This massive victory gave us a shot of confidence. Now, we were to travel to the United States and try to create more momentum for our little startup. People in Denmark even spoke about OSAA Innovations’ opportunities to create a gigantic trans-Atlantic success.
After a lot of trouble to get our visas, countless visits to the US Embassy in Copenhagen, increased security checks at the airport and the German airline Lufthansa almost rejecting us in Munich, we landed the night before the first day of the SCALEit program at San Francisco Airport at 21:00. Extremely tired after a 14-hours flight, we quickly rented a car before leaving for Milpitas, a small provincial town north of San José with a small population of 80,000 people.
This would be our home while participating in the Ministry of Foreign Affairs’ week-long startup program for promising Danish companies. We did however not have our luggage. While we were at the immigration control at the American Security Police, Lufthansa had mistakenly taken our bags off the baggage band.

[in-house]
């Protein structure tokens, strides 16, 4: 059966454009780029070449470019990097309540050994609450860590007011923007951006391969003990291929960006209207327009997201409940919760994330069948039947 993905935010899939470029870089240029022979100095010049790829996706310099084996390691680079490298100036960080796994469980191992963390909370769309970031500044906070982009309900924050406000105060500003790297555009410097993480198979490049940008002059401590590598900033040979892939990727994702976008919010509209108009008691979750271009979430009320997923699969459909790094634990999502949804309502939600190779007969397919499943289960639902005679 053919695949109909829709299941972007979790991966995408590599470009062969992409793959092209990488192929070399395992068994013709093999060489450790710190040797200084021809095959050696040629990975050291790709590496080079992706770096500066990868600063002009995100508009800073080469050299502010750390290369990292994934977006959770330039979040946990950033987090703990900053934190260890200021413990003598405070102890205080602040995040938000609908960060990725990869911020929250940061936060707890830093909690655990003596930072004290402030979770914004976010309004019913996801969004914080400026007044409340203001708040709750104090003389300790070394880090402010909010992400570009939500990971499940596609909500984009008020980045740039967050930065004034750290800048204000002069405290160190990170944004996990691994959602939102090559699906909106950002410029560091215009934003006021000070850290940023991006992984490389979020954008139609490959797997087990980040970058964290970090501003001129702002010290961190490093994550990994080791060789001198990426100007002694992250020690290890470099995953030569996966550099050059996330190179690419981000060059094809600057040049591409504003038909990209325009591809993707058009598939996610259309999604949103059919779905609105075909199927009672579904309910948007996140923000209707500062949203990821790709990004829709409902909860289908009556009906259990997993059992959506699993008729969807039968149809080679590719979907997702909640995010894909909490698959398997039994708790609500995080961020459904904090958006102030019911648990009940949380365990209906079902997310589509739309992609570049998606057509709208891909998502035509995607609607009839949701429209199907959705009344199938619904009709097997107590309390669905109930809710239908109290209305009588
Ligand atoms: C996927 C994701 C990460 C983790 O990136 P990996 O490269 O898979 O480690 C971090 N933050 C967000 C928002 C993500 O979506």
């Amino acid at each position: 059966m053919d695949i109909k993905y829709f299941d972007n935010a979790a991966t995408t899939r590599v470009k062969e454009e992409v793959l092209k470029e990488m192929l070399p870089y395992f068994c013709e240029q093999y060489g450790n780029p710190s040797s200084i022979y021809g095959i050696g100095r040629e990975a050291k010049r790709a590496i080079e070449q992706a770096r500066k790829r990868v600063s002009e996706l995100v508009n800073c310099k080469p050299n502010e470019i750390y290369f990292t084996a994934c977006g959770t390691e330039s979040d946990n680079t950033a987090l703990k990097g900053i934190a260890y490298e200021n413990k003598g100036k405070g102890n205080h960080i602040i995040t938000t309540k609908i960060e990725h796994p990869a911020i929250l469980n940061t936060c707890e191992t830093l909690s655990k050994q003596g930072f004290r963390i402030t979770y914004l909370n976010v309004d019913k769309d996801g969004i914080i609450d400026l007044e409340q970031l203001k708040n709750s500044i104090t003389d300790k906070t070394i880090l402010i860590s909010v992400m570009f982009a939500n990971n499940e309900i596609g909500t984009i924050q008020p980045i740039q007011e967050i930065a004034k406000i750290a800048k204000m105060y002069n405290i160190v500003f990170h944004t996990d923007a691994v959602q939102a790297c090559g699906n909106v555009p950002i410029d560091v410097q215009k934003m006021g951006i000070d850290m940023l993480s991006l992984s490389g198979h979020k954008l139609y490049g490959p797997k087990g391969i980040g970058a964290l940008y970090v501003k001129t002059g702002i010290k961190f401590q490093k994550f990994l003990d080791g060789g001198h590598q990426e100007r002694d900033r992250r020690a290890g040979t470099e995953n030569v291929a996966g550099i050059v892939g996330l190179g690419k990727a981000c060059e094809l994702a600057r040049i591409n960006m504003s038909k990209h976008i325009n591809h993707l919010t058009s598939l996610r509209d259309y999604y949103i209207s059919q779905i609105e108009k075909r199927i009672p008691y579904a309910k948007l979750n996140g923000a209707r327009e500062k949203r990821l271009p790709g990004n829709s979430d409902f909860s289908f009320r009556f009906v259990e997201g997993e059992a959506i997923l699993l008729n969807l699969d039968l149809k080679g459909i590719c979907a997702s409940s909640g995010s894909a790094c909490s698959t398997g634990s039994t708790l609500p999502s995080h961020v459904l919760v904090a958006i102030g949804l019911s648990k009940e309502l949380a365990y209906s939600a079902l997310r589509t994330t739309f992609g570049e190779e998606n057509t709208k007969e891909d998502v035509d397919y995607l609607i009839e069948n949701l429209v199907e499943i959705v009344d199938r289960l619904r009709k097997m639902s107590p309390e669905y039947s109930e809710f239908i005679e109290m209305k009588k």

Day 1; Sunday, February 19: Rental car smashed
Bad coffee combined with jetlag, unwashed clothes and little or no sleep sound very familiar to any entrepreneurial fellow. Therefore, it did not mean that much to us when we had to jump out of bed, take a much-needed shower and put on our (very used) clothes Sunday morning at 6:00.
We had to drive to the Innovation Center Denmark in Silicon Valley district of Palo Alto, a trip of 30 kilometers, corresponding to the distance between Copenhagen and Roskilde.
“Our car is smashed,” exclaims my partner Ahmed Hessam heading back to the motel room after his first breath of fresh morning air. Most definitely, our Ford Mustang which costs us a flat 20 US dollars banknote a day, had been smashed by another car in the parking lot. We had to call the police to get a claim form and then go back to San Francisco Airport to swap the sports car with a new one and pick up our luggage.